Glen Perkins: Perkins is out of options. He’s left-handed and can’t get left-handed batters out. He really struggled last year. The year before, he got off to a great start and then was hurt most of the season. The year before that, he was a double-digit winner for the Twins. Clearly the Minnesota native has some stuff. He’s left-handed, throws hard, has a good slider and he is breathing. Did I mention that he is out of options? That may be the biggest factor at the end of the day. However, for what it is worth, this spring he has given up two runs on seven hits and two walks in seven innings.

Scott Diamond: He was the Twins Rule 5 pick in December which means that he has to stay on the Twins roster throughout the 2011 season or be offered back to the Braves. Although he has given up just one run on six hits in six innings, he has also walked six batters. Twins brass talks about how slowly he has worked, which is something they have not seen in their years of scouting him.

Dusty Hughes: Inexplicably, the Royals designated the southpaw for assignment and the Twins happily claimed him and added him to the 40 man roster. They speak of his four-pitch mix. He has certainly made a strong impression during spring. In eight shutout innings, he has allowed just three hits. He has walked three also, but all three came in his Thursday outing.

Gardy’s Decision: The coaching staff seems quite high on Manship, and everyone is saying great things about Glen Perkins. Hughes has pitched great this spring, but the team needs to determine what happens with Perkins and Diamond before they determine what they will do with Hughes.

If the season started today: Pat Neshek, Glen Perkins, Dusty Hughes

The Big Picture:

How good can the Twins be if the roster decisions at this point are for the 12th hitter and 11th and 12th pitchers? That isn’t to minimize their roles at all. Each of the 25 players can help the team win games at any time. How large does a small sample need to be (good or bad) to be large enough to mean something? I mean, Dusty Hughes has been amazing through eight innings, but what if he gives up five runs without getting a batter out in his next outing? Luke Hughes has shown great power from the right-side, but what if he strikes out in his next 14 at bats against big league pitchers and commits two errors a day all around the field? The Twins have been disappointed with Scott Diamond and the pace he has shown on the mound this spring. In an interview on 1500espn on Sunday, assistant GM said that it was something they hadn’t seen in their years of scouting him. That scouting led them to love Diamond, so are they really going to let six innings in spring training completely negate what he had done for three minor league seasons before?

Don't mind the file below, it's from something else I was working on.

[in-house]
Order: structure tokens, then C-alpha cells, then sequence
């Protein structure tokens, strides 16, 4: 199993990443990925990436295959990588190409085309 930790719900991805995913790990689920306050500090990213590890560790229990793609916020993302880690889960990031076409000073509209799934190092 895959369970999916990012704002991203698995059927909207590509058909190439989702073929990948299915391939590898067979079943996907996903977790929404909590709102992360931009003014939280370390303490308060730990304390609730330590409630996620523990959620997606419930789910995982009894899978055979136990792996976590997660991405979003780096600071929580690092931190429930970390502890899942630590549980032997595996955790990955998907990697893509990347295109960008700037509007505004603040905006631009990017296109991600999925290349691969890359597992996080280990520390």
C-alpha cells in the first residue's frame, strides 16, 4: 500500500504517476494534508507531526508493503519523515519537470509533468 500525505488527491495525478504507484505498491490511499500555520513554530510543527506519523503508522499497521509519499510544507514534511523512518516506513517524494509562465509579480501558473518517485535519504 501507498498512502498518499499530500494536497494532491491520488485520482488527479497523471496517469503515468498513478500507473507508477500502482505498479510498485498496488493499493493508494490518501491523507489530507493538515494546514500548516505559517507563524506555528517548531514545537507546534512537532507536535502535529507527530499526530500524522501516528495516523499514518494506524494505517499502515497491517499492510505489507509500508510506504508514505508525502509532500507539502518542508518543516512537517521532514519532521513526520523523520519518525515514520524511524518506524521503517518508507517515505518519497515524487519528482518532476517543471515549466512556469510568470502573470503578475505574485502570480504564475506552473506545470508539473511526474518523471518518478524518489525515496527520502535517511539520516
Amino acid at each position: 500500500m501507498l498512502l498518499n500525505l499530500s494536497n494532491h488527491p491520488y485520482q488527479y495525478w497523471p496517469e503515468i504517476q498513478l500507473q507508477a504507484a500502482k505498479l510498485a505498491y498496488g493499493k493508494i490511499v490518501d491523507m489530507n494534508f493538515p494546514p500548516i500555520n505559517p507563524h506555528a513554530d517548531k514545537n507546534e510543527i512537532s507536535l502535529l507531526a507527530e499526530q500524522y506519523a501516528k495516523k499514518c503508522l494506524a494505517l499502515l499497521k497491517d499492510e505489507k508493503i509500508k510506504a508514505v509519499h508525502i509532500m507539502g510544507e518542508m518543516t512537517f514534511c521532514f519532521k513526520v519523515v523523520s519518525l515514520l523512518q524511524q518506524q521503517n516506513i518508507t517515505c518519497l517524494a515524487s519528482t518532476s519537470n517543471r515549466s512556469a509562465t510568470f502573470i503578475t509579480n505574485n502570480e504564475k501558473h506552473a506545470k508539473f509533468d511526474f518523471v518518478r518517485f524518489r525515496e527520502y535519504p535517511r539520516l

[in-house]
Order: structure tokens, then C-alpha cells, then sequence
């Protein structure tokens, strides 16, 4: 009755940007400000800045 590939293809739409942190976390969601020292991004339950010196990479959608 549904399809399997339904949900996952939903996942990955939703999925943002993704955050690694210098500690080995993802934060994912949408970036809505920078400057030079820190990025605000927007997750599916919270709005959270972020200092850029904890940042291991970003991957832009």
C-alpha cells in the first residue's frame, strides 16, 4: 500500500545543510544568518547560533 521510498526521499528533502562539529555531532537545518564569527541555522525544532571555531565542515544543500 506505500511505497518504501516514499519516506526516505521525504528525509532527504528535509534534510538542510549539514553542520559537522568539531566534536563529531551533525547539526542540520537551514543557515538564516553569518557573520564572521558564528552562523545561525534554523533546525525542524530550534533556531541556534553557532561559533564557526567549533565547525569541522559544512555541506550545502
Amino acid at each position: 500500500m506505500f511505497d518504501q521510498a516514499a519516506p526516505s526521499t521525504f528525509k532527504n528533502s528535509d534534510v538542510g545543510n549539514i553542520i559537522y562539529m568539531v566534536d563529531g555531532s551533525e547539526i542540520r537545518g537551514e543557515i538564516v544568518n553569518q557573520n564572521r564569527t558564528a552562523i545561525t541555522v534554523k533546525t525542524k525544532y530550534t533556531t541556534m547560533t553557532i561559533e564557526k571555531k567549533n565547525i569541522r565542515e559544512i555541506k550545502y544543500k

What if the Twins keep Dusty Hughes and let Glen Perkins and Scott Diamond go? If Hughes then struggles, two options are gone.

In the TwinsCentric Offseason GM Handbook, I included Luke Hughes on my 2011 roster blueprint, as a right-handed bench bat because of his power. He had a great spring last year and was the first non-catching hitter called up. If not for injuries last year, we would likely have seen much more of him. What he has done this spring with the bat is likely taken a job that going into spring training, he was third on the depth chart. Again, he’s crushed it in spring for a role on the Twins bench that may get him six or seven at bats a week, but I do like the bat.

Sprint Training is always fun and interesting, and there are always great stories. To this point in spring, the Hughes Brothers (who of course are not brothers) have both put together strong springs that probably put them on the big league roster. With two weeks to go, what are the other stories of spring to follow? Are any other jobs up for grabs? What are your thoughts?

Here are some other notes and blogs to peruse:

That’s it for today! Have a great weekend! If you like, please feel free to comment, ask questions.


20 Responses to “The Final Spots”

  1. mike wants wins March 18, 2011 at 9:38 am #

    Perkins should make the roster. I believe that he can be a very effective reliever, if he settles into the role. Losing Diamond is not the end of the world. It would be nice to have him, but you can’t keep him and Perkins, probably.

    Neshek has been effective in the past, if healthy, he can be again. I say you give him a shot. He can make guys swing and miss, which is something they’ll need late in the year. I’m much more worried about what they do in the playoffs, than in having enough “good enough” players to beat the AAAA lineups in KC and CLE. Neshek should be given every chance to return to the strikeout guy he was.

    Of the remaining guys you list, I’d say Hughes, which surprises me. The other guys are JAGs or can’t control their pitches yet (man, I hate the Hardy trade).

  2. TT March 18, 2011 at 9:45 am #

    1) Is the utility infielder really going to get 10 innings per week? Barring injuries, I doubt it unless Casilla, Nishioka or Valencia are not performing.

    2) Who is Hughes going to hit for? Kubel? Regardless of whether the pitcher is left handed, how often is he going to pinch hit with Kubel or Thome as the alternative?